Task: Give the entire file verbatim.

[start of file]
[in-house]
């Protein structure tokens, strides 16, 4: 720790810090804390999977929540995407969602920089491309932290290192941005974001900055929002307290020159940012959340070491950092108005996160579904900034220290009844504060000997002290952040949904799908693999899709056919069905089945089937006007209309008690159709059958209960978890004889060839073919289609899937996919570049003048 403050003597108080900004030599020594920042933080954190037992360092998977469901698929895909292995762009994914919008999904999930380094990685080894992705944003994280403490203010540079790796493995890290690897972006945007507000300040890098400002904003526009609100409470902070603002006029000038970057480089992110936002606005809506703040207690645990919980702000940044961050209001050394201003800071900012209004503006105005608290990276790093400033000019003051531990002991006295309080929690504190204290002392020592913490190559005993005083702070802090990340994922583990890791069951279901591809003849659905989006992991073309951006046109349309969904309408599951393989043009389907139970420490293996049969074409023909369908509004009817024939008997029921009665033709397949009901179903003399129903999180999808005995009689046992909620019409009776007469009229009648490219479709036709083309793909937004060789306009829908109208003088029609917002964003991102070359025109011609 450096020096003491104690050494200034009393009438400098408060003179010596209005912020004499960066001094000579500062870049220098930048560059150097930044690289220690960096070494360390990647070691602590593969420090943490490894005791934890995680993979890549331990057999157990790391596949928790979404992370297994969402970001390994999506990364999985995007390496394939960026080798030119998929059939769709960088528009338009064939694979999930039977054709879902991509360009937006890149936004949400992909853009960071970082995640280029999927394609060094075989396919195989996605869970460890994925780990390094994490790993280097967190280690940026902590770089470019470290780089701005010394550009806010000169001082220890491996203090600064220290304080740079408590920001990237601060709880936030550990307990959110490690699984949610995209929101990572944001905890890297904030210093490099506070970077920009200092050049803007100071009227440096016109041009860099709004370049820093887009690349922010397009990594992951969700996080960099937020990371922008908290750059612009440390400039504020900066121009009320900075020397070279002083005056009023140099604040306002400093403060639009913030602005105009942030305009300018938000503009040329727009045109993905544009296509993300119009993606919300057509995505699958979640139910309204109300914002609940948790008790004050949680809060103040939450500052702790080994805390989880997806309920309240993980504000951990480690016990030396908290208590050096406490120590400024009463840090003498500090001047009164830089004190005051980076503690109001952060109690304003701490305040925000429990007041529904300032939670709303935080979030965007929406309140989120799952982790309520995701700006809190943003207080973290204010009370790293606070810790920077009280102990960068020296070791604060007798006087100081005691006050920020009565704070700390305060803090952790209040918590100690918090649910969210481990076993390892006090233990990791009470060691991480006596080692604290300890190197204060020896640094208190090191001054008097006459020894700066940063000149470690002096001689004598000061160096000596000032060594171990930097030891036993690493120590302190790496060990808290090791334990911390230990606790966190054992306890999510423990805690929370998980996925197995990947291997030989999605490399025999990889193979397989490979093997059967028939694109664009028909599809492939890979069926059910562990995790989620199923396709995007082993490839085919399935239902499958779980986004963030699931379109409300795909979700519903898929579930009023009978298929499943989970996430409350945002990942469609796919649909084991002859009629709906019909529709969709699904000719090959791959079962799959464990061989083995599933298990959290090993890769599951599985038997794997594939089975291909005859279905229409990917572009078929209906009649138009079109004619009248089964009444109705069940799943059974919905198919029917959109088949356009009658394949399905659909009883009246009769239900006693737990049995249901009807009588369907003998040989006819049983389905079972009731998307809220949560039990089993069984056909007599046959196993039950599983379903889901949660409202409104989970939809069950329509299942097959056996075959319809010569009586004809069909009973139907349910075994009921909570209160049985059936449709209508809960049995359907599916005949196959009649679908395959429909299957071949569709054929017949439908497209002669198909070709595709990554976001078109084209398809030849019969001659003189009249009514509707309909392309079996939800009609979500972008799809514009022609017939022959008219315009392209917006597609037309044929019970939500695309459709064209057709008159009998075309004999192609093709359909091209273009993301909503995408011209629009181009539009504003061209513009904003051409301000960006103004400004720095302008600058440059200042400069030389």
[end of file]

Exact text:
[in-house]
């Protein structure tokens, strides 16, 4: 720790810090804390999977929540995407969602920089491309932290290192941005974001900055929002307290020159940012959340070491950092108005996160579904900034220290009844504060000997002290952040949904799908693999899709056919069905089945089937006007209309008690159709059958209960978890004889060839073919289609899937996919570049003048 403050003597108080900004030599020594920042933080954190037992360092998977469901698929895909292995762009994914919008999904999930380094990685080894992705944003994280403490203010540079790796493995890290690897972006945007507000300040890098400002904003526009609100409470902070603002006029000038970057480089992110936002606005809506703040207690645990919980702000940044961050209001050394201003800071900012209004503006105005608290990276790093400033000019003051531990002991006295309080929690504190204290002392020592913490190559005993005083702070802090990340994922583990890791069951279901591809003849659905989006992991073309951006046109349309969904309408599951393989043009389907139970420490293996049969074409023909369908509004009817024939008997029921009665033709397949009901179903003399129903999180999808005995009689046992909620019409009776007469009229009648490219479709036709083309793909937004060789306009829908109208003088029609917002964003991102070359025109011609 450096020096003491104690050494200034009393009438400098408060003179010596209005912020004499960066001094000579500062870049220098930048560059150097930044690289220690960096070494360390990647070691602590593969420090943490490894005791934890995680993979890549331990057999157990790391596949928790979404992370297994969402970001390994999506990364999985995007390496394939960026080798030119998929059939769709960088528009338009064939694979999930039977054709879902991509360009937006890149936004949400992909853009960071970082995640280029999927394609060094075989396919195989996605869970460890994925780990390094994490790993280097967190280690940026902590770089470019470290780089701005010394550009806010000169001082220890491996203090600064220290304080740079408590920001990237601060709880936030550990307990959110490690699984949610995209929101990572944001905890890297904030210093490099506070970077920009200092050049803007100071009227440096016109041009860099709004370049820093887009690349922010397009990594992951969700996080960099937020990371922008908290750059612009440390400039504020900066121009009320900075020397070279002083005056009023140099604040306002400093403060639009913030602005105009942030305009300018938000503009040329727009045109993905544009296509993300119009993606919300057509995505699958979640139910309204109300914002609940948790008790004050949680809060103040939450500052702790080994805390989880997806309920309240993980504000951990480690016990030396908290208590050096406490120590400024009463840090003498500090001047009164830089004190005051980076503690109001952060109690304003701490305040925000429990007041529904300032939670709303935080979030965007929406309140989120799952982790309520995701700006809190943003207080973290204010009370790293606070810790920077009280102990960068020296070791604060007798006087100081005691006050920020009565704070700390305060803090952790209040918590100690918090649910969210481990076993390892006090233990990791009470060691991480006596080692604290300890190197204060020896640094208190090191001054008097006459020894700066940063000149470690002096001689004598000061160096000596000032060594171990930097030891036993690493120590302190790496060990808290090791334990911390230990606790966190054992306890999510423990805690929370998980996925197995990947291997030989999605490399025999990889193979397989490979093997059967028939694109664009028909599809492939890979069926059910562990995790989620199923396709995007082993490839085919399935239902499958779980986004963030699931379109409300795909979700519903898929579930009023009978298929499943989970996430409350945002990942469609796919649909084991002859009629709906019909529709969709699904000719090959791959079962799959464990061989083995599933298990959290090993890769599951599985038997794997594939089975291909005859279905229409990917572009078929209906009649138009079109004619009248089964009444109705069940799943059974919905198919029917959109088949356009009658394949399905659909009883009246009769239900006693737990049995249901009807009588369907003998040989006819049983389905079972009731998307809220949560039990089993069984056909007599046959196993039950599983379903889901949660409202409104989970939809069950329509299942097959056996075959319809010569009586004809069909009973139907349910075994009921909570209160049985059936449709209508809960049995359907599916005949196959009649679908395959429909299957071949569709054929017949439908497209002669198909070709595709990554976001078109084209398809030849019969001659003189009249009514509707309909392309079996939800009609979500972008799809514009022609017939022959008219315009392209917006597609037309044929019970939500695309459709064209057709008159009998075309004999192609093709359909091209273009993301909503995408011209629009181009539009504003061209513009904003051409301000960006103004400004720095302008600058440059200042400069030389």